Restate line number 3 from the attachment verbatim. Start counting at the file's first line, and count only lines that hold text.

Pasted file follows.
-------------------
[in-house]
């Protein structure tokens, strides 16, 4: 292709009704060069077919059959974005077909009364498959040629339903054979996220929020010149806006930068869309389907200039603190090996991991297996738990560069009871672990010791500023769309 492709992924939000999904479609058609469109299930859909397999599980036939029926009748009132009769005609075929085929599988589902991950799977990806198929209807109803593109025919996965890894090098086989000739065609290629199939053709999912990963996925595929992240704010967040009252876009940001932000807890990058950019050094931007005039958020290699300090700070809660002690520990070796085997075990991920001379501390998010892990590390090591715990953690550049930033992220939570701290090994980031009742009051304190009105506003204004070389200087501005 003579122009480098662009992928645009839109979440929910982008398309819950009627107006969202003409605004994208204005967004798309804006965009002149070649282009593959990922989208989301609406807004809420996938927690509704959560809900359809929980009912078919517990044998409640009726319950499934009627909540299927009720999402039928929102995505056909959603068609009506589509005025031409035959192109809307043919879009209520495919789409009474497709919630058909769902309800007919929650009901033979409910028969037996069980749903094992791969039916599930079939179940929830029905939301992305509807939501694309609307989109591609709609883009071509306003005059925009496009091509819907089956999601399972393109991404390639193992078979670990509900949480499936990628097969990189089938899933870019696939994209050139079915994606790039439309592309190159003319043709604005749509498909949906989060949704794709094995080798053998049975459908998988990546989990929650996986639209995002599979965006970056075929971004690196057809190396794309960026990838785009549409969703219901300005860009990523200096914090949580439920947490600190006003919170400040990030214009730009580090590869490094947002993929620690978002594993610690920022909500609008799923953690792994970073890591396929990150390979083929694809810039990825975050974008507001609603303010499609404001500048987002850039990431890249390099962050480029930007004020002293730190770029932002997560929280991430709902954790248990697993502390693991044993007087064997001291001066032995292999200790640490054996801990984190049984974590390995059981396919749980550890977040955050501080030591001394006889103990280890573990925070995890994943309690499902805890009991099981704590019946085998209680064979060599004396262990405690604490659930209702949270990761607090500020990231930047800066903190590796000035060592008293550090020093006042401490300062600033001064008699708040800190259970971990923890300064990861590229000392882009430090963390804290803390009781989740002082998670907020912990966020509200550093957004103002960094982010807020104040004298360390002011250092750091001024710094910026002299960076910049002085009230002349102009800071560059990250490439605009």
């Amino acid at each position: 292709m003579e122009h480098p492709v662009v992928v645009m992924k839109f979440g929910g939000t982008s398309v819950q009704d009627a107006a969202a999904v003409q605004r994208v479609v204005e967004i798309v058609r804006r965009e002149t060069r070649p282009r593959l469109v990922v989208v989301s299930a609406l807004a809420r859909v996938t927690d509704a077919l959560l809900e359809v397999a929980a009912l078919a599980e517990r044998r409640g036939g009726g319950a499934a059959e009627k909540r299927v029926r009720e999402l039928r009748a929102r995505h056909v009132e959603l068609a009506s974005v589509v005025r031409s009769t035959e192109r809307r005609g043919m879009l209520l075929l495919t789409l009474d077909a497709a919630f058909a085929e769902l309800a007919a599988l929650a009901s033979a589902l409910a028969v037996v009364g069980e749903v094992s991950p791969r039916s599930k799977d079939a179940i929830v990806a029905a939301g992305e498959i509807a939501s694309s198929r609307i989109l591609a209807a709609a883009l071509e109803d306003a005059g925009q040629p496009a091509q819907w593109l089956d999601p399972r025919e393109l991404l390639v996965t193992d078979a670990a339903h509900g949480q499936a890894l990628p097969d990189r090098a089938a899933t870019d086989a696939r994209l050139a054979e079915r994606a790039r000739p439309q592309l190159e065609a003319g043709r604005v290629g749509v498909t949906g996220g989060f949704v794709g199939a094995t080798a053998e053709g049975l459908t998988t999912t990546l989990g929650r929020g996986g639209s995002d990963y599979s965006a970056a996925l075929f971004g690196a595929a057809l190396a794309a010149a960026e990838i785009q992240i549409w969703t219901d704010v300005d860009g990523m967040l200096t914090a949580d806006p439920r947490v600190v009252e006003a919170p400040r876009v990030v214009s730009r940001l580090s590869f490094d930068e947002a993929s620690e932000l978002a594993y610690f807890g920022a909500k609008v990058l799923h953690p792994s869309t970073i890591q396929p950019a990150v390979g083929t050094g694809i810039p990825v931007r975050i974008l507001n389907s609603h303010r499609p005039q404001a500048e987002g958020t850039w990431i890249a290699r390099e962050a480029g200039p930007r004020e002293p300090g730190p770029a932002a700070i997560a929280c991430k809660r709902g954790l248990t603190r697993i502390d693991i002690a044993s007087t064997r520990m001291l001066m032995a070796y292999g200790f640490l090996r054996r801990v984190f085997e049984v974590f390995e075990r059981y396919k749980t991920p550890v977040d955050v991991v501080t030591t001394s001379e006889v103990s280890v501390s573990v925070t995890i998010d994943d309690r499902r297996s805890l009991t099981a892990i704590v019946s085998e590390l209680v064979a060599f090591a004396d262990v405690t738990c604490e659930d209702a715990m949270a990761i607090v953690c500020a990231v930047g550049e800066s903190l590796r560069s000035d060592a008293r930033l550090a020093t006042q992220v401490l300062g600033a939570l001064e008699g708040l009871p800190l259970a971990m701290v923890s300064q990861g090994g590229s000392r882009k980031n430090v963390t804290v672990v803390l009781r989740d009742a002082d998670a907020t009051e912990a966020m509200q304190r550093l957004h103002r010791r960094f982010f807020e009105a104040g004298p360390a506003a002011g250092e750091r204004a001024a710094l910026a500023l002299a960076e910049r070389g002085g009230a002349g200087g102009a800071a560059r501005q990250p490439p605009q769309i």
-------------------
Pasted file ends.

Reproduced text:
């Amino acid at each position: 292709m003579e122009h480098p492709v662009v992928v645009m992924k839109f979440g929910g939000t982008s398309v819950q009704d009627a107006a969202a999904v003409q605004r994208v479609v204005e967004i798309v058609r804006r965009e002149t060069r070649p282009r593959l469109v990922v989208v989301s299930a609406l807004a809420r859909v996938t927690d509704a077919l959560l809900e359809v397999a929980a009912l078919a599980e517990r044998r409640g036939g009726g319950a499934a059959e009627k909540r299927v029926r009720e999402l039928r009748a929102r995505h056909v009132e959603l068609a009506s974005v589509v005025r031409s009769t035959e192109r809307r005609g043919m879009l209520l075929l495919t789409l009474d077909a497709a919630f058909a085929e769902l309800a007919a599988l929650a009901s033979a589902l409910a028969v037996v009364g069980e749903v094992s991950p791969r039916s599930k799977d079939a179940i929830v990806a029905a939301g992305e498959i509807a939501s694309s198929r609307i989109l591609a209807a709609a883009l071509e109803d306003a005059g925009q040629p496009a091509q819907w593109l089956d999601p399972r025919e393109l991404l390639v996965t193992d078979a670990a339903h509900g949480q499936a890894l990628p097969d990189r090098a089938a899933t870019d086989a696939r994209l050139a054979e079915r994606a790039r000739p439309q592309l190159e065609a003319g043709r604005v290629g749509v498909t949906g996220g989060f949704v794709g199939a094995t080798a053998e053709g049975l459908t998988t999912t990546l989990g929650r929020g996986g639209s995002d990963y599979s965006a970056a996925l075929f971004g690196a595929a057809l190396a794309a010149a960026e990838i785009q992240i549409w969703t219901d704010v300005d860009g990523m967040l200096t914090a949580d806006p439920r947490v600190v009252e006003a919170p400040r876009v990030v214009s730009r940001l580090s590869f490094d930068e947002a993929s620690e932000l978002a594993y610690f807890g920022a909500k609008v990058l799923h953690p792994s869309t970073i890591q396929p950019a990150v390979g083929t050094g694809i810039p990825v931007r975050i974008l507001n389907s609603h303010r499609p005039q404001a500048e987002g958020t850039w990431i890249a290699r390099e962050a480029g200039p930007r004020e002293p300090g730190p770029a932002a700070i997560a929280c991430k809660r709902g954790l248990t603190r697993i502390d693991i002690a044993s007087t064997r520990m001291l001066m032995a070796y292999g200790f640490l090996r054996r801990v984190f085997e049984v974590f390995e075990r059981y396919k749980t991920p550890v977040d955050v991991v501080t030591t001394s001379e006889v103990s280890v501390s573990v925070t995890i998010d994943d309690r499902r297996s805890l009991t099981a892990i704590v019946s085998e590390l209680v064979a060599f090591a004396d262990v405690t738990c604490e659930d209702a715990m949270a990761i607090v953690c500020a990231v930047g550049e800066s903190l590796r560069s000035d060592a008293r930033l550090a020093t006042q992220v401490l300062g600033a939570l001064e008699g708040l009871p800190l259970a971990m701290v923890s300064q990861g090994g590229s000392r882009k980031n430090v963390t804290v672990v803390l009781r989740d009742a002082d998670a907020t009051e912990a966020m509200q304190r550093l957004h103002r010791r960094f982010f807020e009105a104040g004298p360390a506003a002011g250092e750091r204004a001024a710094l910026a500023l002299a960076e910049r070389g002085g009230a002349g200087g102009a800071a560059r501005q990250p490439p605009q769309i």